Practicing Ice Safety
- All posted signs are there for your safety - obey them
- Stormwater lakes and ponds retain groundwater year round. As a result, the water underneath the surface is constantly moving, which means it does not freeze as evenly as natural bodies of water. Therefore, it is not safe to use stormwater lakes or ponds for recreational purposes
- It is never safe to walk on the ice of the North Saskatchewan River, as the thickness of the ice can be deceiving
No matter how thick you think the ice is, there can be weak areas that can give way at any moment, sending you through the ice.
Factors that Affect Ice Thickness
- Sudden drops in temperature weaken ice
- Slushy snow or water on top of ice may hide cracks in it
- Snow cover over ice may warm the ice up sufficiently to weaken it - even on a cold day
- Wildlife may contribute to weakening of ice
- Any objects (logs, rocks) sticking out from the ice weaken it
- Warm weather, especially springtime, makes ice unpredictable as the ice thaws
Stormwater Lakes and Ponds
- Stormwater lakes and ponds can be warmer, more turbulent and melt ice faster than natural bodies of water
- Salt flowing into the ponds and lakes from roads can also help to speed up ice melt
- Constantly flowing water means water will not freeze; most stormwater lakes and ponds will not freeze through to the bottom
- Most stormwater ponds are connected, with as many as 10 or 12 in a row, exacerbating melting conditions downstream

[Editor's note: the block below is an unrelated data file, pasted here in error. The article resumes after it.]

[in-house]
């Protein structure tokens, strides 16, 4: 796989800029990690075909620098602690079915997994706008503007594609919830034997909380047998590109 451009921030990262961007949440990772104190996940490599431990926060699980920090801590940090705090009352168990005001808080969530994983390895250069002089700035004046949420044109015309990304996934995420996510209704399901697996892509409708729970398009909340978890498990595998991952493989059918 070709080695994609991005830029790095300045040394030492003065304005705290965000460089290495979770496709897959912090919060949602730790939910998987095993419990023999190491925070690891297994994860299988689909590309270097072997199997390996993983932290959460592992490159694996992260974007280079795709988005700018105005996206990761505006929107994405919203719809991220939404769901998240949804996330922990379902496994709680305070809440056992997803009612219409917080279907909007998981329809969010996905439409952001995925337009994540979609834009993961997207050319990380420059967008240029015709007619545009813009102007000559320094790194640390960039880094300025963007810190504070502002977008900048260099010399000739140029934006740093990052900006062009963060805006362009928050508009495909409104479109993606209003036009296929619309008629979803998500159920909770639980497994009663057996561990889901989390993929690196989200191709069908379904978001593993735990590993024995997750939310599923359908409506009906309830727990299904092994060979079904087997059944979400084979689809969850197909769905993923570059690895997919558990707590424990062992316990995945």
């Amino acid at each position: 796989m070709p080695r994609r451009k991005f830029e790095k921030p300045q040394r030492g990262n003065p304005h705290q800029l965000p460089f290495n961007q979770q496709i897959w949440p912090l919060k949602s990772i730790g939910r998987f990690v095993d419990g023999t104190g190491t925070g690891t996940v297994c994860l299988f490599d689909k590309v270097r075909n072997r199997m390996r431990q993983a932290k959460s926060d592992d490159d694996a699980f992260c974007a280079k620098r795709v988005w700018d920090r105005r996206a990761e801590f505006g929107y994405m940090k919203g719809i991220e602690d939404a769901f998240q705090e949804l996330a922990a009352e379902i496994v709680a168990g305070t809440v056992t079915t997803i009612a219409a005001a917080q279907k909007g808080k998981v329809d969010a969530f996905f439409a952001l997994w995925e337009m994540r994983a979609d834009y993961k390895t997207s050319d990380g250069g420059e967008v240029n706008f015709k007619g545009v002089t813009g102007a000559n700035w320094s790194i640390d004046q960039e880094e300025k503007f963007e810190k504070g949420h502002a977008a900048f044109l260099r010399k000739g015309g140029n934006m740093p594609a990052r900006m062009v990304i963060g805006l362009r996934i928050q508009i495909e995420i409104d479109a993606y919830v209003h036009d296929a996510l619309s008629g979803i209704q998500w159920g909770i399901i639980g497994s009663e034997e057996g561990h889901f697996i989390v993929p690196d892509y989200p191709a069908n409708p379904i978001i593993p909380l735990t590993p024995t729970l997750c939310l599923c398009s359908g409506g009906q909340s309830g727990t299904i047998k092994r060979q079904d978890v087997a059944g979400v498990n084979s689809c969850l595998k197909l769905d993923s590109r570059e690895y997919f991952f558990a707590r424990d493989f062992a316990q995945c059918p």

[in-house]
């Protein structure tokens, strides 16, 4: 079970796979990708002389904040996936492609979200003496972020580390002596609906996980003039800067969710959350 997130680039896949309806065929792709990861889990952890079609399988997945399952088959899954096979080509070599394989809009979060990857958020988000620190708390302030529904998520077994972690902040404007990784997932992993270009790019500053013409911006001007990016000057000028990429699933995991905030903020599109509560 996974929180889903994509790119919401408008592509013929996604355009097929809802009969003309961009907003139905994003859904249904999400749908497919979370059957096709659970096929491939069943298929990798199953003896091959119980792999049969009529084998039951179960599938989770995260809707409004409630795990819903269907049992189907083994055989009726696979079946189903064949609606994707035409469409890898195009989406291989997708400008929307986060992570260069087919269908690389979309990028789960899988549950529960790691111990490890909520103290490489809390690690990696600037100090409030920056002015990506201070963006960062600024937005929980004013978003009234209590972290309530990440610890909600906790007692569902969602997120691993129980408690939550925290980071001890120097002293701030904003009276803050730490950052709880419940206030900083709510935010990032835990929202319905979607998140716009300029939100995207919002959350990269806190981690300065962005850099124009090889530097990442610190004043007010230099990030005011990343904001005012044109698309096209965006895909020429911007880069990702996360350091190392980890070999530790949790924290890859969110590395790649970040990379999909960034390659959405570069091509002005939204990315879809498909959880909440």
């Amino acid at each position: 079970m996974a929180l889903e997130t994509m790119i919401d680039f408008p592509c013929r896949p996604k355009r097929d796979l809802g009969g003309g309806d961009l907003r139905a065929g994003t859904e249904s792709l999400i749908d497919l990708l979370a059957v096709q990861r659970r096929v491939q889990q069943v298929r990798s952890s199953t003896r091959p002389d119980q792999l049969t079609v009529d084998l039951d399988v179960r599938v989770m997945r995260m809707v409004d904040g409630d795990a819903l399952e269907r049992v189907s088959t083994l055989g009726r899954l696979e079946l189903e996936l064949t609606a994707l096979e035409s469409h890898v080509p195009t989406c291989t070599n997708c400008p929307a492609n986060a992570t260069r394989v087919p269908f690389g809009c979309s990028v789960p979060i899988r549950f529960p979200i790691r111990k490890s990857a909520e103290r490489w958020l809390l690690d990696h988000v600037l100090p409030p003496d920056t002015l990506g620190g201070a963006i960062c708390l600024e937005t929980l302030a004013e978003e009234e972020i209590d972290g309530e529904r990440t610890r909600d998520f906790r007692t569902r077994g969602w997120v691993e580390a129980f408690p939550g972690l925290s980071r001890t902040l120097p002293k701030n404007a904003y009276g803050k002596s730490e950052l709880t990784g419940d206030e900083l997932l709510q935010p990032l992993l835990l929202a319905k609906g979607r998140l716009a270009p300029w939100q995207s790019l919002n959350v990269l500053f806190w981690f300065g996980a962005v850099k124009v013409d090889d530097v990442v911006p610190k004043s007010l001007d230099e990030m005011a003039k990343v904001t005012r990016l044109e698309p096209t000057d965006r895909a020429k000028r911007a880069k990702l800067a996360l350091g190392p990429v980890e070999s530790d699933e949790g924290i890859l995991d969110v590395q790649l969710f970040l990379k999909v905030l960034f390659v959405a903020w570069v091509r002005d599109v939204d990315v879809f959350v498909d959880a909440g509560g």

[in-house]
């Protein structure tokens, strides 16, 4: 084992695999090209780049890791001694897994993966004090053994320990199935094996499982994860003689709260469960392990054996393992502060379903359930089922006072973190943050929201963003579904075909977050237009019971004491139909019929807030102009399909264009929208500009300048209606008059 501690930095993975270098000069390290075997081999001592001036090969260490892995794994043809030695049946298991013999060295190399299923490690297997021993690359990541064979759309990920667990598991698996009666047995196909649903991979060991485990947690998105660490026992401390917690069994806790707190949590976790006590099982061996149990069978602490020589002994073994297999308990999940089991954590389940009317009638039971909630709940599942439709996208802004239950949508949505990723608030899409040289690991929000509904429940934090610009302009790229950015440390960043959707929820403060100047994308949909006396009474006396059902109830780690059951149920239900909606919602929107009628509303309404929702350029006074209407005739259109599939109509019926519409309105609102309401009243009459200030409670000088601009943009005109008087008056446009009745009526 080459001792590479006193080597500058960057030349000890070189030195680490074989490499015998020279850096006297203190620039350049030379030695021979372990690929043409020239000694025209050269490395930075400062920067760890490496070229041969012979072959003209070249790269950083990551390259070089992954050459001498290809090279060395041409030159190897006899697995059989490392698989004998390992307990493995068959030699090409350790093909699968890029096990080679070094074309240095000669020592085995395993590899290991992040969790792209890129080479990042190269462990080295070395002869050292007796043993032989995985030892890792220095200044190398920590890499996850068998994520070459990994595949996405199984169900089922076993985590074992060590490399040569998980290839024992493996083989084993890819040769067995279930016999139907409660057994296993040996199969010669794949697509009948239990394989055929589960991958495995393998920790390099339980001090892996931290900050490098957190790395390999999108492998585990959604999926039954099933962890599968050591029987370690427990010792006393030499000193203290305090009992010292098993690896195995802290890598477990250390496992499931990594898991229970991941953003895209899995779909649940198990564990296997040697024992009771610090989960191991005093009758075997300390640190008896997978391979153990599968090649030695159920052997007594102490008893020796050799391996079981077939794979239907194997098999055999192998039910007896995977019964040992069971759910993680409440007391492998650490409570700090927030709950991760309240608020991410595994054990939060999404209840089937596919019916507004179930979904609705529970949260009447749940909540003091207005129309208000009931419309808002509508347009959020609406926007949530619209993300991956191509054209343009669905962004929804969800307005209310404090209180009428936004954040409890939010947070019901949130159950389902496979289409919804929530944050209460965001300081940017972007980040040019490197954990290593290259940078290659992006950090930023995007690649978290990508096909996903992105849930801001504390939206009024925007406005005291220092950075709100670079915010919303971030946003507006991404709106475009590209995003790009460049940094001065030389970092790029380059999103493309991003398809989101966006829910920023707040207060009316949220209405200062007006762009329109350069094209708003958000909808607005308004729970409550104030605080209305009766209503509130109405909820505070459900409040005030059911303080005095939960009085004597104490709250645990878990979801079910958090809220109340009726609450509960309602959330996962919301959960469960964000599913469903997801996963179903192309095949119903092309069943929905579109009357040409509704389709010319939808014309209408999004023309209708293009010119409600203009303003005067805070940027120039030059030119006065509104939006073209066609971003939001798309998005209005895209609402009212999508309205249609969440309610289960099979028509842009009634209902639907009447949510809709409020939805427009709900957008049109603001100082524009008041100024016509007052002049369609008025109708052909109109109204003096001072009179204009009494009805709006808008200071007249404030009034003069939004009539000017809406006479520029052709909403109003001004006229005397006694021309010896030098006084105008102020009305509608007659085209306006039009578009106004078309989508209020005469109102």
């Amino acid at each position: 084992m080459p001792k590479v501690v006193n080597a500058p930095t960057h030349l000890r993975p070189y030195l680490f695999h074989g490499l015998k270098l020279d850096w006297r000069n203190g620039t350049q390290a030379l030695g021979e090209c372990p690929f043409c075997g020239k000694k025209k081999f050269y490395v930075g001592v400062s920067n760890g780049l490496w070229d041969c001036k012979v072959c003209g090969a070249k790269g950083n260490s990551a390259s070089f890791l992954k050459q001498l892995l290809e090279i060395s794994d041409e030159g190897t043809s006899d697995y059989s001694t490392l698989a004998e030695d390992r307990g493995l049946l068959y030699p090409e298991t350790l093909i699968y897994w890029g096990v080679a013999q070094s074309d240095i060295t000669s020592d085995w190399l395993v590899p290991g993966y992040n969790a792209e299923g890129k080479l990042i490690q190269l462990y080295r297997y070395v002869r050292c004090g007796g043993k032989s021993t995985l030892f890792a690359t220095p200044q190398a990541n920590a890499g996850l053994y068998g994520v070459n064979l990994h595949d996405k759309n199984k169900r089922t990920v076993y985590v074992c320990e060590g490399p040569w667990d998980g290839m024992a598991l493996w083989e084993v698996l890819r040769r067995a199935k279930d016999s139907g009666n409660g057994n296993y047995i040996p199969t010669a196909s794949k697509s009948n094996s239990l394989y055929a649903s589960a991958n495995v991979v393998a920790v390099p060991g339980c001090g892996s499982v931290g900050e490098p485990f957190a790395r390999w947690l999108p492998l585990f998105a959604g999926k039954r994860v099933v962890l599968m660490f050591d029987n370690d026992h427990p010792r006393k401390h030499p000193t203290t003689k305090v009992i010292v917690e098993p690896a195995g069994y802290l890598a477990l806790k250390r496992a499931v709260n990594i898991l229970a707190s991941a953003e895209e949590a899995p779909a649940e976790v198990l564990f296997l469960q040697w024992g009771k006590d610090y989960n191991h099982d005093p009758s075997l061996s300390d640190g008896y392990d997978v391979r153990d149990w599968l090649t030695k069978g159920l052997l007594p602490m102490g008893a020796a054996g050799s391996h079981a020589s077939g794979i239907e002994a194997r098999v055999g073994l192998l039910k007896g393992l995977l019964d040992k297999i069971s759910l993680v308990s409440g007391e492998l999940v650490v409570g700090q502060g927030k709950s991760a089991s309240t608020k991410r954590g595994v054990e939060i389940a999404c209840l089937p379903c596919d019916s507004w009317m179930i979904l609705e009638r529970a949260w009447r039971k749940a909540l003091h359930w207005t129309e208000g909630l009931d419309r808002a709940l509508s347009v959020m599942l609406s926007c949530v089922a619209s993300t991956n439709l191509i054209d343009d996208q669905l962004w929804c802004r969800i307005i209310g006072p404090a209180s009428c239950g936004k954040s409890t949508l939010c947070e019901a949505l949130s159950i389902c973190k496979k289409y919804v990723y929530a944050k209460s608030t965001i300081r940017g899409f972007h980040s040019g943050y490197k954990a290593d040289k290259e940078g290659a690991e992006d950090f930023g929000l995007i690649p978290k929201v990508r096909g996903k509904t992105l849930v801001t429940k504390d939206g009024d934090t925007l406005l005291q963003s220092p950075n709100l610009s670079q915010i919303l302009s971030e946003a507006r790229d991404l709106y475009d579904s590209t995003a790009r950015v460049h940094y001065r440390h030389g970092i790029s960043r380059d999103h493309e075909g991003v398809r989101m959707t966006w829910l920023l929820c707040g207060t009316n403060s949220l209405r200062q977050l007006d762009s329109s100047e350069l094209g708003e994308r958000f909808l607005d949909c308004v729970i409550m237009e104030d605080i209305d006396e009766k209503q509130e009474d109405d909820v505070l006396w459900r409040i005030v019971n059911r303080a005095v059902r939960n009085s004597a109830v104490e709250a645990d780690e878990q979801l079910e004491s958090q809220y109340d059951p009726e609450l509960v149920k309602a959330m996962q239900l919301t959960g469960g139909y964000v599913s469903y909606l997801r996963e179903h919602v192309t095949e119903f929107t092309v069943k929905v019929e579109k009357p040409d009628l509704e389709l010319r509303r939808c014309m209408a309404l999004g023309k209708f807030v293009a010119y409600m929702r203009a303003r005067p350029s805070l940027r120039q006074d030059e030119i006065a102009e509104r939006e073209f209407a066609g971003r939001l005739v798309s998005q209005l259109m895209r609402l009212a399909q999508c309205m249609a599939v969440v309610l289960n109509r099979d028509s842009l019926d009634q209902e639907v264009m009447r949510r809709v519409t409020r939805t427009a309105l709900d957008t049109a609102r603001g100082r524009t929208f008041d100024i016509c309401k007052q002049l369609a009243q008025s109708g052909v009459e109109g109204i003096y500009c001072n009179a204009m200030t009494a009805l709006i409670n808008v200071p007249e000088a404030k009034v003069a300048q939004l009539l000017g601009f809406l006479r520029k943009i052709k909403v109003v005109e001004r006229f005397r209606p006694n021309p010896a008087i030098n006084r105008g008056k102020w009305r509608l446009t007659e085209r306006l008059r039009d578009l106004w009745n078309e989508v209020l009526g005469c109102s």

As the City grows, and more stormwater lakes and ponds are built, the concern for public safety will increase. It is the unpredictability of these lakes and ponds that makes them dangerous.
Should You Happen To Fall Through Ice (Self-Rescue Steps)
- Yell to get attention of others
- Reach and grab onto the ice
- Kick hard, and push your stomach onto the ice
- Roll like a log once on the ice; don't get up to walk to the shore
- Hang onto the ice, and keep yelling if you can't get out yourself
If Someone Else Falls Through Ice
- Call 911, or use an emergency phone if you see one
- Yell out the self-rescue steps to the person
- Instruct the individual to exit the ice from the same path they went in (if they walked on that ice, you know it can hold them)
- Have him/her place their arms on the ice shelf and kick feet to thrust his/her chest onto the ice
- Instruct the individual to roll onto the ice shelf away from the hole they created
- Try to get an adult to help
- Continue watching and talking to the person
- Wait for help
- Show help where the person is or where you last saw the person
Did you know?
Blue ice is a purely Canadian term. The vivid blue colour comes about when large bodies of water freeze fast.
Ice supporting stationary loads needs to be almost twice as thick as when the load is moving. For example, a car parked on ice needs a layer of 30 cm (12") to support its mass. The same car, moving, needs a layer of ice only 18 cm (7") thick.